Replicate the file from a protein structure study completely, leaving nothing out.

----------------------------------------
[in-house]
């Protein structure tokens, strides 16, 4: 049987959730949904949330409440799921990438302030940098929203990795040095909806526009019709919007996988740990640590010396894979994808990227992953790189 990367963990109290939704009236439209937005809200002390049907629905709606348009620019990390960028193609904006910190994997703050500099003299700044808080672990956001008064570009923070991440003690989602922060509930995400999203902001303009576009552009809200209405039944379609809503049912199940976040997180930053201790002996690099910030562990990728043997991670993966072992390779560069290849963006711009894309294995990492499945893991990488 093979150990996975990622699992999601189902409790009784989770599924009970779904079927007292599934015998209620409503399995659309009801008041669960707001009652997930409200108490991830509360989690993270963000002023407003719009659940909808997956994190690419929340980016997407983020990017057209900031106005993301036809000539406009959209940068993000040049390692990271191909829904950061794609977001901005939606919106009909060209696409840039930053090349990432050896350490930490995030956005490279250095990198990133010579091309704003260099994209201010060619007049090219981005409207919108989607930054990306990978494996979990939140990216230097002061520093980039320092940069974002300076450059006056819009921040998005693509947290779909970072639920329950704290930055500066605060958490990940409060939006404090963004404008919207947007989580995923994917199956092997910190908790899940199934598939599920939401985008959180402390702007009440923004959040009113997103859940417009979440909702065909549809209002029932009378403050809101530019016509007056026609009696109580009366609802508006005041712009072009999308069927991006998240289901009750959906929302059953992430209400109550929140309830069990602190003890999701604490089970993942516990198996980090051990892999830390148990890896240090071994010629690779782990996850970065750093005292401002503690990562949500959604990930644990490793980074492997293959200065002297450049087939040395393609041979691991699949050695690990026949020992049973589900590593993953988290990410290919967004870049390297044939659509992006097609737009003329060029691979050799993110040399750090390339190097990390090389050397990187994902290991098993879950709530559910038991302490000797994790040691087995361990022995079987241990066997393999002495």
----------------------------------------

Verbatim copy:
[in-house]
């Protein structure tokens, strides 16, 4: 049987959730949904949330409440799921990438302030940098929203990795040095909806526009019709919007996988740990640590010396894979994808990227992953790189 990367963990109290939704009236439209937005809200002390049907629905709606348009620019990390960028193609904006910190994997703050500099003299700044808080672990956001008064570009923070991440003690989602922060509930995400999203902001303009576009552009809200209405039944379609809503049912199940976040997180930053201790002996690099910030562990990728043997991670993966072992390779560069290849963006711009894309294995990492499945893991990488 093979150990996975990622699992999601189902409790009784989770599924009970779904079927007292599934015998209620409503399995659309009801008041669960707001009652997930409200108490991830509360989690993270963000002023407003719009659940909808997956994190690419929340980016997407983020990017057209900031106005993301036809000539406009959209940068993000040049390692990271191909829904950061794609977001901005939606919106009909060209696409840039930053090349990432050896350490930490995030956005490279250095990198990133010579091309704003260099994209201010060619007049090219981005409207919108989607930054990306990978494996979990939140990216230097002061520093980039320092940069974002300076450059006056819009921040998005693509947290779909970072639920329950704290930055500066605060958490990940409060939006404090963004404008919207947007989580995923994917199956092997910190908790899940199934598939599920939401985008959180402390702007009440923004959040009113997103859940417009979440909702065909549809209002029932009378403050809101530019016509007056026609009696109580009366609802508006005041712009072009999308069927991006998240289901009750959906929302059953992430209400109550929140309830069990602190003890999701604490089970993942516990198996980090051990892999830390148990890896240090071994010629690779782990996850970065750093005292401002503690990562949500959604990930644990490793980074492997293959200065002297450049087939040395393609041979691991699949050695690990026949020992049973589900590593993953988290990410290919967004870049390297044939659509992006097609737009003329060029691979050799993110040399750090390339190097990390090389050397990187994902290991098993879950709530559910038991302490000797994790040691087995361990022995079987241990066997393999002495």